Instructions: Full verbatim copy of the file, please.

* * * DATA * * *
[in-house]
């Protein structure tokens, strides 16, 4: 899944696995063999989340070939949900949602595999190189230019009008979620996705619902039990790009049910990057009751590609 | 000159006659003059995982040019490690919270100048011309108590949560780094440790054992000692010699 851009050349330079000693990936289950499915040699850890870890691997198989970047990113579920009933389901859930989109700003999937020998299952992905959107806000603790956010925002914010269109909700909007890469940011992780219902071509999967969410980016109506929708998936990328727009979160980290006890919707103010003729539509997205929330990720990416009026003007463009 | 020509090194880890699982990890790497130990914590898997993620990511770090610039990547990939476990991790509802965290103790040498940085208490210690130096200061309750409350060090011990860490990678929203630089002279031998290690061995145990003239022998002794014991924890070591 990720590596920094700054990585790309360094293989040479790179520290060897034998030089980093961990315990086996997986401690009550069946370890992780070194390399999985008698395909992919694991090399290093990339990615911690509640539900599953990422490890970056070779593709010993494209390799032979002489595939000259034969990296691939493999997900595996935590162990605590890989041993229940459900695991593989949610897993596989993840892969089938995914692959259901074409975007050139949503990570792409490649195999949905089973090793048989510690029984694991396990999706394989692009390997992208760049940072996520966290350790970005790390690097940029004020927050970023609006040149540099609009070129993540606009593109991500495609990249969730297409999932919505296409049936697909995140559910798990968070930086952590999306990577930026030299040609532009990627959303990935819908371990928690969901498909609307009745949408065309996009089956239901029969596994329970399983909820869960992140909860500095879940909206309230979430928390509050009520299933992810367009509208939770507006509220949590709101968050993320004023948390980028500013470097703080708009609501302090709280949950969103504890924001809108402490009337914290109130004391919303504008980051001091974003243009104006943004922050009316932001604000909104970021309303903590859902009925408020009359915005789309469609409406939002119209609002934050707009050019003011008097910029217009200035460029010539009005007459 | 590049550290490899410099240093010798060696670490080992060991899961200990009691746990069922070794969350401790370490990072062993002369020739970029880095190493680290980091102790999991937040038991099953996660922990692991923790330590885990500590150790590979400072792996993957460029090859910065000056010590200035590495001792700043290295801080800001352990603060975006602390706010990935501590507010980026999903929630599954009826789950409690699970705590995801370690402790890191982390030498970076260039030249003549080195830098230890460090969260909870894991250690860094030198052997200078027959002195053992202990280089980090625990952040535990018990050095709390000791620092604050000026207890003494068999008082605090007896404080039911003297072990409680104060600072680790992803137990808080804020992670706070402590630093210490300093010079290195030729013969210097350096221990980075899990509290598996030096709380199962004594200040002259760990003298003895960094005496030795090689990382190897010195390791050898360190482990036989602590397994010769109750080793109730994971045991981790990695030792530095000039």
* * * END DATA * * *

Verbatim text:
[in-house]
């Protein structure tokens, strides 16, 4: 899944696995063999989340070939949900949602595999190189230019009008979620996705619902039990790009049910990057009751590609 | 000159006659003059995982040019490690919270100048011309108590949560780094440790054992000692010699 851009050349330079000693990936289950499915040699850890870890691997198989970047990113579920009933389901859930989109700003999937020998299952992905959107806000603790956010925002914010269109909700909007890469940011992780219902071509999967969410980016109506929708998936990328727009979160980290006890919707103010003729539509997205929330990720990416009026003007463009 | 020509090194880890699982990890790497130990914590898997993620990511770090610039990547990939476990991790509802965290103790040498940085208490210690130096200061309750409350060090011990860490990678929203630089002279031998290690061995145990003239022998002794014991924890070591 990720590596920094700054990585790309360094293989040479790179520290060897034998030089980093961990315990086996997986401690009550069946370890992780070194390399999985008698395909992919694991090399290093990339990615911690509640539900599953990422490890970056070779593709010993494209390799032979002489595939000259034969990296691939493999997900595996935590162990605590890989041993229940459900695991593989949610897993596989993840892969089938995914692959259901074409975007050139949503990570792409490649195999949905089973090793048989510690029984694991396990999706394989692009390997992208760049940072996520966290350790970005790390690097940029004020927050970023609006040149540099609009070129993540606009593109991500495609990249969730297409999932919505296409049936697909995140559910798990968070930086952590999306990577930026030299040609532009990627959303990935819908371990928690969901498909609307009745949408065309996009089956239901029969596994329970399983909820869960992140909860500095879940909206309230979430928390509050009520299933992810367009509208939770507006509220949590709101968050993320004023948390980028500013470097703080708009609501302090709280949950969103504890924001809108402490009337914290109130004391919303504008980051001091974003243009104006943004922050009316932001604000909104970021309303903590859902009925408020009359915005789309469609409406939002119209609002934050707009050019003011008097910029217009200035460029010539009005007459 | 590049550290490899410099240093010798060696670490080992060991899961200990009691746990069922070794969350401790370490990072062993002369020739970029880095190493680290980091102790999991937040038991099953996660922990692991923790330590885990500590150790590979400072792996993957460029090859910065000056010590200035590495001792700043290295801080800001352990603060975006602390706010990935501590507010980026999903929630599954009826789950409690699970705590995801370690402790890191982390030498970076260039030249003549080195830098230890460090969260909870894991250690860094030198052997200078027959002195053992202990280089980090625990952040535990018990050095709390000791620092604050000026207890003494068999008082605090007896404080039911003297072990409680104060600072680790992803137990808080804020992670706070402590630093210490300093010079290195030729013969210097350096221990980075899990509290598996030096709380199962004594200040002259760990003298003895960094005496030795090689990382190897010195390791050898360190482990036989602590397994010769109750080793109730994971045991981790990695030792530095000039």